“I wish we can bring back simplicity to life at a collective level to resolve all our problems and conflicts and this can happen only when we make mind an instrument that it is and live from heart. The steps suggested here in this article are the steps to achieve this.”

My Namaskar to you all, and I hope this simplicity will bring you a way to live from the heart.

Namaste, Susan

The Language of The Heart

Sacred Heart

Language of the Heart Youtube Meditation Class

The heart has its own language, it’s a silent language of devotion, compassion, kindness and trust. In our Yoga practice we have many, many practices to work with this energy center, the space of the heart, and so I usually teach these over a few classes or workshops.

Our yogic practices help us in opening to our spiritual vision through the silent language of the heart . . . and through dedication to our yoga practice we open, activate and accelerate our spiritual vision so we can work with the divine in our lives. So essentially what this means is learning to recognise our signs, symbols and messages from the Universe about existence flowing through our lives. Most of these are silent, non-verbal communications from the divine and the divine mother . . . then through dedication to our practice we turn intuitions, feelings, fleeting inspirations into enduring behaviour supported by values and meaning.

This is what we are doing right now in our evolution, bringing all the wisdom from our ancient practice together so that we can aspire to the highest creative values for the future.

The language of the heart is silent . . . we call it the “unstruck sound” in the Heart Chakra. And the essence of all that is, is in the heart centre . . . the essence of Divinity within you. So, you are what you ARE not what you do.

In Yoga we know what we are made of, through experience of the koshas, our subtle bodies, which surround the germ of the Self . . . and we say “I AM THAT I AM . . .” in silence and self-awareness for clearer, deeper self-knowledge.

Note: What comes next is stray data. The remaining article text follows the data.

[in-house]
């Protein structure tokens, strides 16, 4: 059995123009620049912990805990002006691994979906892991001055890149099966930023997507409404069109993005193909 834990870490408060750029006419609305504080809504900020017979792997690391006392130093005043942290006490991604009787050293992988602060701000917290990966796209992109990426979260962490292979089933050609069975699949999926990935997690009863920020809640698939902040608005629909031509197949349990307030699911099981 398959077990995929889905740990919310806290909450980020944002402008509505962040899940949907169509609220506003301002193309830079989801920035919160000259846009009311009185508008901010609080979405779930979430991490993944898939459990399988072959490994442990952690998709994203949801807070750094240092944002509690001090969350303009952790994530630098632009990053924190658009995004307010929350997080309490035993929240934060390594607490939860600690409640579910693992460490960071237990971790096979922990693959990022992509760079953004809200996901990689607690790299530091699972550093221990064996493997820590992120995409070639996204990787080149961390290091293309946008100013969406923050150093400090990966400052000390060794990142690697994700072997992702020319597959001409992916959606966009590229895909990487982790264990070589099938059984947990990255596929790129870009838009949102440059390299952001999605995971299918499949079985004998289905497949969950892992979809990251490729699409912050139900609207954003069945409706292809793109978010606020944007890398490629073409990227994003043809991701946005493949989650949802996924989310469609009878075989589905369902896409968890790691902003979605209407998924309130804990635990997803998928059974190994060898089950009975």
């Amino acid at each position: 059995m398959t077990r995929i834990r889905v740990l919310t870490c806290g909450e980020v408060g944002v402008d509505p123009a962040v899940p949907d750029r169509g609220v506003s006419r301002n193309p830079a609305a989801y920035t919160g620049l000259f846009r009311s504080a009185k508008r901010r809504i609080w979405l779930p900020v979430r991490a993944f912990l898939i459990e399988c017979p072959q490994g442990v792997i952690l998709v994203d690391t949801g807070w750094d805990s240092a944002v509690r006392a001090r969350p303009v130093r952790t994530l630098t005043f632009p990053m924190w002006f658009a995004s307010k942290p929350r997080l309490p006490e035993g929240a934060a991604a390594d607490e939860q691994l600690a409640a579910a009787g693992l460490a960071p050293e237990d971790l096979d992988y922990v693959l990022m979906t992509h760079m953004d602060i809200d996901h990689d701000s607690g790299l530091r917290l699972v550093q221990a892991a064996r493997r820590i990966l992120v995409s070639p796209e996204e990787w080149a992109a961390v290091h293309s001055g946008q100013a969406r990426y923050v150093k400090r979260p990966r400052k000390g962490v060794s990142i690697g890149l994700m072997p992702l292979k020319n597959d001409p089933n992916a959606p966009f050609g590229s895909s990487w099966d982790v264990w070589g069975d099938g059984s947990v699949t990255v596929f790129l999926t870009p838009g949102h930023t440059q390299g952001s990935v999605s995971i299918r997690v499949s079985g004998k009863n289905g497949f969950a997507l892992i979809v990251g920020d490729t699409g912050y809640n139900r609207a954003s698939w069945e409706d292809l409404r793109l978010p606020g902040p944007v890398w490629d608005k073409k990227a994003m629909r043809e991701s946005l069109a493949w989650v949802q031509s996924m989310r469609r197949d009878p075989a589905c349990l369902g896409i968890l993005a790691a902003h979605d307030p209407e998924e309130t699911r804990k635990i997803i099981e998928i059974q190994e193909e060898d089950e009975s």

I usually start my teaching by introducing the meditator to the inner relaxation process, so we can start on inner listening. We have heart chakra meditation practice with the hridaya heart hand mudra to subtly and powerfully direct Prana to the space of the heart . . . and bringing together pranayama and breath awareness in the So Ham meditation which means “I AM THAT, THAT I AM . . “

When the Heart Chakra is opened and activated, communicating in its silent language in your inner world of the self, then we understand how it “talks” to our other Chakras especially Guru Chakra, the center of our Wisdom.

namaste, enjoy, Susan

From my heart to yours: a free-to-download audio of Susan reading the Love Poems of Pablo Neruda and Rumi. Enjoy

Eating your Shadow – a way to balance

In Eastern philosophies and cultural ways of being, the light, the energy, personal hope and inner freedom has been found in dealing with the Shadow.

As far as I know, this self-growth practice and process pre-dated Hinduism in India – moving from the dark to the light has always been the soul’s path in Yoga, with the soul power manifesting right at the moment you discern what the choice before you is.

This is my way of teaching the practice – there’s more in Brenda Shoshanna’s book Zen Miracles: Finding Peace in an Insane World:  see the Books page.

So, how do you Eat Your Shadow?

First, Make Friends with the Unacceptable:  Become aware of the qualities you find ugly or unacceptable in others, writing down a list if that helps. Then, realise that these are qualities that also exist within yourself. Make peace with these qualities, both within and without.